One of the resources that darkroom based photographers use a lot of is water. If you think fighting over oil and energy is bad, wait until we have poisoned our ground water to the extent that we can't drink it anymore. I'm not saying that photography is to blame for that, but it will be a more scarce resource in years to come.
It's also a fact that I use a lot of energy to heat the water that I use in the process. Safelight, enlarger light, dehumidifier for the darkroom in the summer, fan for ventilation, sometimes a heater to keep the temperature above freezing...
Another thing not mentioned here is all the waste. Each roll of film we shoot has a byproduct, a cassette full of plastic and metal, or backing paper and a plastic reel. We also cut off a bunch of film that doesn't get exposed, and the packaging the film rolls come in - where does it go?
What about all the photo paper that goes in the trash can? In my darkroom there's far more paper in the trash can than in my pile of finished prints.
As far as digital photography is concerned, it isn't just the manufacture of cameras that we should worry about. Memory cards, camera batteries need recharging AND replacing, you need a computer to view the pictures and to 'process' them, and backup hard drives to store them. Don't forget the energy spent by servers in cloud based storage (conservatively, 4% of our nation's energy goes to data centers), and the energy spent by those who look at the pictures, and transmit them from one storage point to another to do so. If you want prints you need a printer, with consumables such as ink and paper. All of those items (except the paper) are made from materials that constitute a danger to the environment, (although I'm sure it isn't friendly to make inkjet paper either).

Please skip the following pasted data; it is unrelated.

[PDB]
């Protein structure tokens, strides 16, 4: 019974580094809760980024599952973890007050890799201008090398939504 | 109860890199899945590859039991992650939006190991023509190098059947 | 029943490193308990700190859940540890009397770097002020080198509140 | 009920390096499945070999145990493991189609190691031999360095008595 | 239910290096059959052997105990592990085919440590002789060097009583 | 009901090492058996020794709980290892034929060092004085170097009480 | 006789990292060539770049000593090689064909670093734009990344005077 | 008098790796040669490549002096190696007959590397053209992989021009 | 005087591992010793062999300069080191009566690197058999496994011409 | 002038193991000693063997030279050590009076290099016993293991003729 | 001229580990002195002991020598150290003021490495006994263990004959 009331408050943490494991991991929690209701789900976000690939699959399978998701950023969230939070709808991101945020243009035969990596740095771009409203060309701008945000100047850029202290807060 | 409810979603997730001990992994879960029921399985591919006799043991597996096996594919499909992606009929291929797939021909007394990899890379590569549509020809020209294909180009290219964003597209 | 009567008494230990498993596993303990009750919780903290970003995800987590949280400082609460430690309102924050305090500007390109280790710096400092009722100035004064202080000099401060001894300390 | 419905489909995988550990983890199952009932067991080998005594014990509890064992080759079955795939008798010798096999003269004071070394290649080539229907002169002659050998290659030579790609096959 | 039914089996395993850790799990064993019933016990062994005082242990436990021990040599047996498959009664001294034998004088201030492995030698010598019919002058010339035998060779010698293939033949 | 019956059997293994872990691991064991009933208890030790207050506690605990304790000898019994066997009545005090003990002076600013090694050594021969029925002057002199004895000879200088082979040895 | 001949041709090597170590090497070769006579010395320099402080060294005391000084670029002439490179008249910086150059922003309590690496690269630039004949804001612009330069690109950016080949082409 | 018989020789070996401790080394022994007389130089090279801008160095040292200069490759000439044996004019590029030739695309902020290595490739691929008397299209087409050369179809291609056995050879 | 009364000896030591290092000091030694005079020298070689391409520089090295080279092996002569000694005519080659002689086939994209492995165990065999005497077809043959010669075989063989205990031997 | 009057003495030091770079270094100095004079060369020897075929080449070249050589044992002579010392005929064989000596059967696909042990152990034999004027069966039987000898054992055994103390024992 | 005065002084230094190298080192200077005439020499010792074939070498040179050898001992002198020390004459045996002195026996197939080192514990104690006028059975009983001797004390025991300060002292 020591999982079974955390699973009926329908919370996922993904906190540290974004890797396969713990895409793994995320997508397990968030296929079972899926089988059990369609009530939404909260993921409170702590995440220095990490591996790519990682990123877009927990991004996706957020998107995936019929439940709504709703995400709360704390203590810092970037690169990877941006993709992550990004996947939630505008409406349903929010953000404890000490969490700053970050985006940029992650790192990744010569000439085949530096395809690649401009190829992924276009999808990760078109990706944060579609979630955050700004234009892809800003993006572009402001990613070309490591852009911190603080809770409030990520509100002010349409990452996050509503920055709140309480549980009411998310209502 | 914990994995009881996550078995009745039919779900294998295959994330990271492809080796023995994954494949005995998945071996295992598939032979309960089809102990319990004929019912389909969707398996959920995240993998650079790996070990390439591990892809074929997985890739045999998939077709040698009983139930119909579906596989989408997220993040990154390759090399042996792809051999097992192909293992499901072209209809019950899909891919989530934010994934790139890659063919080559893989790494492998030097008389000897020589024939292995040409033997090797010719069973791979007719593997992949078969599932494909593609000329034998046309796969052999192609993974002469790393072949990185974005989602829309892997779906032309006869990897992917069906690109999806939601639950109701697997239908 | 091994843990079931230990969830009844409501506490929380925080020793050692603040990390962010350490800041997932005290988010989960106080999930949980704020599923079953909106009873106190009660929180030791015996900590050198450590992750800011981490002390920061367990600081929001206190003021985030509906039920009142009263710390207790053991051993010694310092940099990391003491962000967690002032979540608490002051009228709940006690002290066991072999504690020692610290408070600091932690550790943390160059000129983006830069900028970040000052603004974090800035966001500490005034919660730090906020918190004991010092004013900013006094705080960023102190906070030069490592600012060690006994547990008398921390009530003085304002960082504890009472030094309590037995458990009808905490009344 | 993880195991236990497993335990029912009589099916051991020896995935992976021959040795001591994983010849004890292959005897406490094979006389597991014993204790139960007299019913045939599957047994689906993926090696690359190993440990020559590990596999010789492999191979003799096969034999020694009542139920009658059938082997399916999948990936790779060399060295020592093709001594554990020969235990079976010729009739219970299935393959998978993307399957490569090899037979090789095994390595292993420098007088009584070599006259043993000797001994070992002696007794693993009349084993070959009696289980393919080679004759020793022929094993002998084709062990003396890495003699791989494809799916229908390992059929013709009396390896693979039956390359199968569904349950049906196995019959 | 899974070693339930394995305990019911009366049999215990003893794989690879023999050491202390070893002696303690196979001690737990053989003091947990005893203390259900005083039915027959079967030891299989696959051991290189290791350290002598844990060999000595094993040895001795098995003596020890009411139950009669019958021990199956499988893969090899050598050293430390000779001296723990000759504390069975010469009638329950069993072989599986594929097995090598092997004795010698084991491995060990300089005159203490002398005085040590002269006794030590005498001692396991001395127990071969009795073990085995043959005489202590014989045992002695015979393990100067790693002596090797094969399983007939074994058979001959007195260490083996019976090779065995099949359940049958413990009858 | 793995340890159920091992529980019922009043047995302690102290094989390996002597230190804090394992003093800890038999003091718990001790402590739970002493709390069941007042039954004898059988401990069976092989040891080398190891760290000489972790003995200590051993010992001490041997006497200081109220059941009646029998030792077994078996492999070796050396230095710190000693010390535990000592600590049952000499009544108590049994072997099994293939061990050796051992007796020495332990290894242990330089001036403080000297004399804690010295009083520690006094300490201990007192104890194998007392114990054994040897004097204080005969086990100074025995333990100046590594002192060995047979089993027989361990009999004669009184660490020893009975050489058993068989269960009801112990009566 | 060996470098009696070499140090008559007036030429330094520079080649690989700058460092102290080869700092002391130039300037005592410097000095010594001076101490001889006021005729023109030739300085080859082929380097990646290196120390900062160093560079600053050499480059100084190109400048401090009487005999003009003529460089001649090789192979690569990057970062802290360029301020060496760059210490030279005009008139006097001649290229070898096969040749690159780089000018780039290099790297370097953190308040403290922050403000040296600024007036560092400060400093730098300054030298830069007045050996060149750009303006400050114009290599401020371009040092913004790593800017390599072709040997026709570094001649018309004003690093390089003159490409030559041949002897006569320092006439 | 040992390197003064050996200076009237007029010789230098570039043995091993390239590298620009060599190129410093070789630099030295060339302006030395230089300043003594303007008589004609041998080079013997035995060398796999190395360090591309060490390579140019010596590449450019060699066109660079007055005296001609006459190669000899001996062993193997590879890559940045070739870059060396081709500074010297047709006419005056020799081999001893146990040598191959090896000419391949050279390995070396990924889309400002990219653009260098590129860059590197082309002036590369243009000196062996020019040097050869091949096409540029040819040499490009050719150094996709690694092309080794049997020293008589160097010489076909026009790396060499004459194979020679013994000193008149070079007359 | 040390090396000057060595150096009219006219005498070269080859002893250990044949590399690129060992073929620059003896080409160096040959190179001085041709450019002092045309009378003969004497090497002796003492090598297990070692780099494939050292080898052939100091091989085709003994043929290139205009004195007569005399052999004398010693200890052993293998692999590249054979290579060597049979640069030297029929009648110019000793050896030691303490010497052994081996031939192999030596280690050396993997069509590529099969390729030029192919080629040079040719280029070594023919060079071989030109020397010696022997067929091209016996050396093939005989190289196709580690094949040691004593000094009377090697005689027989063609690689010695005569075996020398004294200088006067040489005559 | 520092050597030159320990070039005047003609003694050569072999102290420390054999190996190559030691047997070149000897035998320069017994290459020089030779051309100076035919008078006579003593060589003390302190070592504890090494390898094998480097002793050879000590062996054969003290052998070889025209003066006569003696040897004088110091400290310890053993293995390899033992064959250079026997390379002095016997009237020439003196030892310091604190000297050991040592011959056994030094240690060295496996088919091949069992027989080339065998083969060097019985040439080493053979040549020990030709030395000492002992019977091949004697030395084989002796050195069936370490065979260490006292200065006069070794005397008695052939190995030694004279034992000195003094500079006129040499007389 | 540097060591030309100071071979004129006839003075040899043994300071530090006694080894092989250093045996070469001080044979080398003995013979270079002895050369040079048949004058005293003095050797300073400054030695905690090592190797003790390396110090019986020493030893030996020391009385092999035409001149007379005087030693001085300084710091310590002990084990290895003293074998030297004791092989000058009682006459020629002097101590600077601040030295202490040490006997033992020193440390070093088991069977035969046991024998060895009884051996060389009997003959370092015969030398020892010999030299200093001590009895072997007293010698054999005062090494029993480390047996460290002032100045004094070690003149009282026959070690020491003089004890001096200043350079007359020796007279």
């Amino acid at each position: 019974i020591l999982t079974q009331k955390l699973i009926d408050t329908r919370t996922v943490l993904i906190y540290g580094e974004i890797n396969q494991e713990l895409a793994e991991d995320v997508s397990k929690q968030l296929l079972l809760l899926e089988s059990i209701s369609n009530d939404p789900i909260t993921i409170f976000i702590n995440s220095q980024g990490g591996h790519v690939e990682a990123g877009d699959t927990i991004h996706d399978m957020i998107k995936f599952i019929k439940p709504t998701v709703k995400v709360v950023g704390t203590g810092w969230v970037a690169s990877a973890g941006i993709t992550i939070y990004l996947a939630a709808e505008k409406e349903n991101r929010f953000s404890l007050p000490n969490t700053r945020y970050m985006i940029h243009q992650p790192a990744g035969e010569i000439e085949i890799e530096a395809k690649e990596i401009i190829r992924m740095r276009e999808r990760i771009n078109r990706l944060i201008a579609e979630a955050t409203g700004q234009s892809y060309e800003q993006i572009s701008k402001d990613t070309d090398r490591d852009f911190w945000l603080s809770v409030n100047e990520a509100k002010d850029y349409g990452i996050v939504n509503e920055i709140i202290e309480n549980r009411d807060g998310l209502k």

What's worse is all of the nano technology involved with making digital equipment. It's one thing to use it to manufacture, along with all the nasty chemicals mentioned by others, but when those items are destroyed, the nano particles are released into the atmosphere, because there are no filters that are able to capture them. We breathe those particles, and our body's protective system cannot filter them, so they go straight into our lungs and into our blood stream. You cannot protect yourself, and the worst part is, nobody knows how it's going to affect the environment; there is no conclusive evidence. But it's called 'progress' and we must continue to feed those who can pay for the next greatest gadget, right? Keep that revenue stream alive and kicking, never mind what happens to the planet.
Bottom line: If you use the internet for anything, you are as guilty as anybody else. Most people in the modern world are severe polluters without even knowing it, because of the distance thing that PE is mentioning. It isn't easy to NOT have a big negative impact on the environment today.
Digital was a complete new technology with a built in ready made market which rarely happens. And digital didn't come in ready to fly. They had, and still have a ways to go technologically as new advances are made which fits their business model perfectly.
Millions converted and the ease of use made millions more jump on the wagon. And you're right, that it will hit a saturation point just like analog did. When that happens, you change your business model but certainly not now.